It’s estimated that between 70 and 75 percent of women will have vulvovaginal candidiasis at some point in their lifetime, with 40 to 45 percent having recurring cases. Also known as a yeast infection, this is a common gynecological problem that is easily treated by an OB/GYN or even a primary care physician.
Worldwide, statistics show that cervical cancer is the fourth-leading deadliest cancer among women. However, cervical cancer is preventable. Read on to learn more about Pap smears, what to expect during the procedure, and how often you should be tested.
Birth control is the use of various treatments or methods to prevent pregnancy. Learn more about your birth control options for preventing conception or pregnancy.
Sexually transmitted diseases like gonorrhea can be difficult to talk about, but it’s important to discuss them openly in order to understand the risks and treatments. Early diagnosis and treatment can help prevent serious illness and protect you from permanent damage.
It is estimated that endometriosis affects 1 in 10 women during their reproductive years in their lifetime. Worldwide, that means it affects roughly 175 million women per year.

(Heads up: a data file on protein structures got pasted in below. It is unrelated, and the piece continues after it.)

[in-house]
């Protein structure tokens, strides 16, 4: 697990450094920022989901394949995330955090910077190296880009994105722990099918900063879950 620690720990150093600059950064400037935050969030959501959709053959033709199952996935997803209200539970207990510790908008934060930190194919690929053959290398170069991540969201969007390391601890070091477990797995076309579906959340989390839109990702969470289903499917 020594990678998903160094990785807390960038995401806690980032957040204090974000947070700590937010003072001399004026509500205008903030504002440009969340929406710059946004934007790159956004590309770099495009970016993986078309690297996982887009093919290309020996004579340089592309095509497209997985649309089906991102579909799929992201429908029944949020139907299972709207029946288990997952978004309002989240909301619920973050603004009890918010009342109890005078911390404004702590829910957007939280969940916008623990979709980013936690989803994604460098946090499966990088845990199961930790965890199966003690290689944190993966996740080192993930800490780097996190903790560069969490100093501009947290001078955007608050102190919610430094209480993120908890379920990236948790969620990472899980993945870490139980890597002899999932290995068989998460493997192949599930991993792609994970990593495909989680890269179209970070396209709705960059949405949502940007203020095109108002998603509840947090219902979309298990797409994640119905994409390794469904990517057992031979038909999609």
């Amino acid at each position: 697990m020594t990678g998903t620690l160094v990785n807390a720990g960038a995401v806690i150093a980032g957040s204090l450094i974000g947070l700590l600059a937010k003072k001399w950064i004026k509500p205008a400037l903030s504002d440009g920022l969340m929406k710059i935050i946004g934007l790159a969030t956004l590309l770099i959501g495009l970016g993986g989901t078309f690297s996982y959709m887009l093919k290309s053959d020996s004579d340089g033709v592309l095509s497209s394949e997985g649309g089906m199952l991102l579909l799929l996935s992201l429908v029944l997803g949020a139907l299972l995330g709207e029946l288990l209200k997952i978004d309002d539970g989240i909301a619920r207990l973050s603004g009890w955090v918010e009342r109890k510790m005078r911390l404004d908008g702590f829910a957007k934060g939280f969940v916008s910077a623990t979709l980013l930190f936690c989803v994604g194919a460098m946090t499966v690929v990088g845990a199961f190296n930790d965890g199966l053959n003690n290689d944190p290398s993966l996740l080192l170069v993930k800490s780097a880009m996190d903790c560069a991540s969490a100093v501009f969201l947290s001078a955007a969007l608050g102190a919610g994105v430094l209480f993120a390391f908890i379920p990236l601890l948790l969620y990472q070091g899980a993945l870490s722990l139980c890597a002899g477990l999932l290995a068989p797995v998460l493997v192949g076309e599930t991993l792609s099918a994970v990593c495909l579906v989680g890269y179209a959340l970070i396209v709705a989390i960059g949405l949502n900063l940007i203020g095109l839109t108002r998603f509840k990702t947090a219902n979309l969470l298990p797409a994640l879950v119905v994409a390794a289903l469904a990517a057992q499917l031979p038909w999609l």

Conversations about sexually transmitted diseases can be tough. But those conversations are important, especially because you could have an STD without even knowing it
Yeast infections are incredibly common. In fact, seventy-five percent of women will experience at least one yeast infection during their lifetime. Out of those women, about half of them will have two or more recurrences.
Many patients have likely heard of endometriosis, but don’t have a clear understanding of what it is, what causes it, and how to treat it. Read on to learn more about endometriosis, its causes, symptoms, and treatments.
Ovarian cysts are extremely common in pre-menopausal women of all ages and in actuality. Read on to learn more about ovarian cysts, what causes them, and more about diagnosis and treatment.
An annual visit to the gynecologist is reserved for moms and “older ladies” right? Wrong. Women should have their first visit to a gynecologist between the ages of thirteen and fifteen.